However, the criteria to access a face-to-face visit might not be univocal, due to the increasing spread of pandemic over time, which leads to further restrictions in patient selection. In fact, the rate of face-to-face visit decreased from 63% to 9% during weeks 1 and 4 after the lockdown, respectively. Also, an intentional selection bias to exclude older patients from access to the hospital was introduced in order to reduce their risk of Covid transmission.
      It might be argued that outpatient access during a pandemic should be further decreased or canceled: this might happen extending the use of technology (smartphones and webcam-enabled computers) in this setting.
      It should be taken into account that inaccuracy and loss of relevant clinical information might occur during telephone consultation. To this regard, the availability of electronic health records and expert staff members is crucial in order to provide a safe and effective delivery of healthcare. If it is true that a face-to-face visit is mostly preferable as it provides information directly from the patients themselves, the relatively high percentage (45%) of appointments cancelation without rescheduling supports that at least a part of our routine clinic activity might be replaced by appropriately conducted telemedicine even in nonpandemic times.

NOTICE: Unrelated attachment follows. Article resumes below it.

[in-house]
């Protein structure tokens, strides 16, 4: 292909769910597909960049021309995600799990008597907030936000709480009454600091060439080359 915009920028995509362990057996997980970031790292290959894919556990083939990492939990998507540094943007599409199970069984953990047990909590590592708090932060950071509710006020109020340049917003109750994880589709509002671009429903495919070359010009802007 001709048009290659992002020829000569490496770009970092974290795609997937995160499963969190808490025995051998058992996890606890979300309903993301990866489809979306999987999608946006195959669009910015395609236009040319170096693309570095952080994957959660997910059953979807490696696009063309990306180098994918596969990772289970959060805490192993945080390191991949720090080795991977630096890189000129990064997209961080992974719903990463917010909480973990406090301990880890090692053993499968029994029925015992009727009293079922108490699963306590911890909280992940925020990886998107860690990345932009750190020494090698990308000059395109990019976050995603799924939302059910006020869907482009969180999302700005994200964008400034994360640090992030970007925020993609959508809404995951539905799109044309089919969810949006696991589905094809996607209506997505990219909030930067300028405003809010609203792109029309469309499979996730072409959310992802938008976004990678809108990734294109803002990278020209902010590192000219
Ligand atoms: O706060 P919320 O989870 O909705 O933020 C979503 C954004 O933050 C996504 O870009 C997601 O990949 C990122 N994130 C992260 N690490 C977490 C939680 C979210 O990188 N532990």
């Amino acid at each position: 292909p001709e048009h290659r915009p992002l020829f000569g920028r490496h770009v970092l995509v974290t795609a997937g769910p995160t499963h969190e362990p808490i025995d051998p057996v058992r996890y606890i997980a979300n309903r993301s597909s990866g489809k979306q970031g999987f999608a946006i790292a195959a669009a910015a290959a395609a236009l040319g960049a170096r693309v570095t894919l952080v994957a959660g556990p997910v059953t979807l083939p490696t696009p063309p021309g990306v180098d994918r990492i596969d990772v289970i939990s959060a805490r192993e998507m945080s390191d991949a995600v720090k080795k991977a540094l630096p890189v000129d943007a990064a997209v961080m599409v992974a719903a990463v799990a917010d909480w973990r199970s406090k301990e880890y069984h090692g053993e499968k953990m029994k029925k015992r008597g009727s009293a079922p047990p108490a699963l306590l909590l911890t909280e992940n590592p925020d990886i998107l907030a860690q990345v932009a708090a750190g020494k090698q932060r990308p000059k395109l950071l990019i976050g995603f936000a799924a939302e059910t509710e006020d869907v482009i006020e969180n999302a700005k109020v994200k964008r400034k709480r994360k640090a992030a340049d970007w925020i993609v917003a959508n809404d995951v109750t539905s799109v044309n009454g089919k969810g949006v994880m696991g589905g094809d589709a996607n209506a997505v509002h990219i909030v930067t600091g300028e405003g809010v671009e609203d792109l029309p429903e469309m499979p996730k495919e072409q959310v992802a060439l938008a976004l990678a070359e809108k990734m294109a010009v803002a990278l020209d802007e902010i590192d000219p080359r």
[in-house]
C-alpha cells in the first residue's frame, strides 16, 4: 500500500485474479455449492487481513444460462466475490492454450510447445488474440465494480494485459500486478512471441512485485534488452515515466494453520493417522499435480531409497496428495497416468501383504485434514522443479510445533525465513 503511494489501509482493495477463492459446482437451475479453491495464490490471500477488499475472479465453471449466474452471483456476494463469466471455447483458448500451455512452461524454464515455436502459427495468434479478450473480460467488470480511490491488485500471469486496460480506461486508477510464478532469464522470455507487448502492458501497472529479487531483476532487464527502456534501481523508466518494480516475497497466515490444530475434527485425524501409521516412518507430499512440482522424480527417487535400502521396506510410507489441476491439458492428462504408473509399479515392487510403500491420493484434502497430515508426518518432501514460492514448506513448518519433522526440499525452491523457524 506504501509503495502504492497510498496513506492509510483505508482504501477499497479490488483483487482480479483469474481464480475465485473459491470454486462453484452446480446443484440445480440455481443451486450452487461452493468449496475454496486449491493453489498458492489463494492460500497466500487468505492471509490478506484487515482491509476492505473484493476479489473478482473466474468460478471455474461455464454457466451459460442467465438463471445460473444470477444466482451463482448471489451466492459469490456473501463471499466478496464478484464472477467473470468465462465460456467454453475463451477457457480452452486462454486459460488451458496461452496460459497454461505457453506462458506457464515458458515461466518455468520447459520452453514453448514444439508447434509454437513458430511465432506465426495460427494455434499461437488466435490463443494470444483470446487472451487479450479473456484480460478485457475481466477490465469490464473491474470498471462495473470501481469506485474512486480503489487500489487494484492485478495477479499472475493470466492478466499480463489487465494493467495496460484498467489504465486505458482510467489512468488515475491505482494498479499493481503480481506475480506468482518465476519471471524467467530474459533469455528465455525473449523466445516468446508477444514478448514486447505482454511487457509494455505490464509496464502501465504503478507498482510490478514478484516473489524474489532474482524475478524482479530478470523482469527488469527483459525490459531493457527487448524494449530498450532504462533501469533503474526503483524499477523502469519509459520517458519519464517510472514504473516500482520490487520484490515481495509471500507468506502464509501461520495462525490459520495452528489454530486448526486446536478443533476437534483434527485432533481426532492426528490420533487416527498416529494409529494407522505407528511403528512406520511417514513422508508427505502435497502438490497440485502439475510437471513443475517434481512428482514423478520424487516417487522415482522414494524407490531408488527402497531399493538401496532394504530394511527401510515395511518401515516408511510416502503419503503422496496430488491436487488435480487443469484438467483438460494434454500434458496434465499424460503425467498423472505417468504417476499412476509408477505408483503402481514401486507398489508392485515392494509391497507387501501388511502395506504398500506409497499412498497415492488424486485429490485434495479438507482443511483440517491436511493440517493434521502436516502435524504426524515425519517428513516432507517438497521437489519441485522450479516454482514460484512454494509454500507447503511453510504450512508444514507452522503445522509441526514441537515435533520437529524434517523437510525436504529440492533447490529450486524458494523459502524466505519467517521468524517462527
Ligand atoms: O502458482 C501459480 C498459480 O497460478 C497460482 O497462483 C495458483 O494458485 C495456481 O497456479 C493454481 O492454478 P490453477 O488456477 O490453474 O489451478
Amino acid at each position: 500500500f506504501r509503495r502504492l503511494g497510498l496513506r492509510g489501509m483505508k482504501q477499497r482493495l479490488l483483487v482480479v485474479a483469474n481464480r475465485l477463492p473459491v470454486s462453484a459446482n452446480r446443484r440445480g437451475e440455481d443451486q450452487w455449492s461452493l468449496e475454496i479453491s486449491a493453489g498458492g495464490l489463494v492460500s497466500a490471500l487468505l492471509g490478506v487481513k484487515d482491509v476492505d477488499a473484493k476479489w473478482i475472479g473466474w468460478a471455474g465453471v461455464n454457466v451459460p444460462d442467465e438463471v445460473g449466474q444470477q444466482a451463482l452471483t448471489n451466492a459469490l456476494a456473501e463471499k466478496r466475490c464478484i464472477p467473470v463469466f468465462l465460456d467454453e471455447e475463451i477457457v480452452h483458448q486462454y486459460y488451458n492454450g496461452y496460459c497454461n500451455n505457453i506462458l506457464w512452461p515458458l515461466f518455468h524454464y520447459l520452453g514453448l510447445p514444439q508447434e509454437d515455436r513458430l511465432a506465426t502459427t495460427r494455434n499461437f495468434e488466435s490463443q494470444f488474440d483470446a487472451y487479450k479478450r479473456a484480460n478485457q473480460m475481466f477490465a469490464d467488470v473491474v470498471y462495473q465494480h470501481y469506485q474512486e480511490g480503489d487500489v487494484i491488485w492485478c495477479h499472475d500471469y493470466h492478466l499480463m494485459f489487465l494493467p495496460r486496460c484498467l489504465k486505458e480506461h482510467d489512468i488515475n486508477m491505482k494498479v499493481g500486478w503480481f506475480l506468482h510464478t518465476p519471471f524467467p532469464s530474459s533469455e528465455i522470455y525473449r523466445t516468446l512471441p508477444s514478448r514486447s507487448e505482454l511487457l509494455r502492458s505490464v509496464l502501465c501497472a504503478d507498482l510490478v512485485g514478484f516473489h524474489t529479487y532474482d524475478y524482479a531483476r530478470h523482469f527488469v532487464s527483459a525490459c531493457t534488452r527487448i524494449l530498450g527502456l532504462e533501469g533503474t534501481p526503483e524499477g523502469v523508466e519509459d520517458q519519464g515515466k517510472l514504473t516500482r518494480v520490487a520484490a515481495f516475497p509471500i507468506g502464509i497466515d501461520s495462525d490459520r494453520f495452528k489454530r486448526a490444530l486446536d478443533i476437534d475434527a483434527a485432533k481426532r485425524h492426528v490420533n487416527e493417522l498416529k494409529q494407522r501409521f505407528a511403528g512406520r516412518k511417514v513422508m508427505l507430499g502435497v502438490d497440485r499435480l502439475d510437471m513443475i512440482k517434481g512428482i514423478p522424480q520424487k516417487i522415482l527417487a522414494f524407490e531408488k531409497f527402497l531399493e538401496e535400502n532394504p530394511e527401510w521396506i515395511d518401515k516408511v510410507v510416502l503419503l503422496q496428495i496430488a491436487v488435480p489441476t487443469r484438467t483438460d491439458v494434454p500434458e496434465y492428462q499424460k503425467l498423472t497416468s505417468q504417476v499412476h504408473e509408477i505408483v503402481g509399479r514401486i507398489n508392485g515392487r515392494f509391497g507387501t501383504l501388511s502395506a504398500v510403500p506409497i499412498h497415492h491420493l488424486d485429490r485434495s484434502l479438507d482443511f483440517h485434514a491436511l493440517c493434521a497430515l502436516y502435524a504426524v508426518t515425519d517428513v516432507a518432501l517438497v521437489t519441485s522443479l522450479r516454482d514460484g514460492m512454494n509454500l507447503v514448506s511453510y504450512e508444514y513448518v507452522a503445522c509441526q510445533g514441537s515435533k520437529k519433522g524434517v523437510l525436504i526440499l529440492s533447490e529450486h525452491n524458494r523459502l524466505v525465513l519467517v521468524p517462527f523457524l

References

      1. Dr. Tedros Adhanom Ghebreyesus. WHO Director-General's opening remarks at the media briefing on COVID-19—11 March 2020. Available at: https://www.who.int/dg/speeches/detail/who-director-general-s-opening-remarks-at-the-media-briefing-on-covid-19—11-march-2020/. 2020. Accessed March 11, 2020.

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        Virtually perfect? Telemedicine for Covid-19.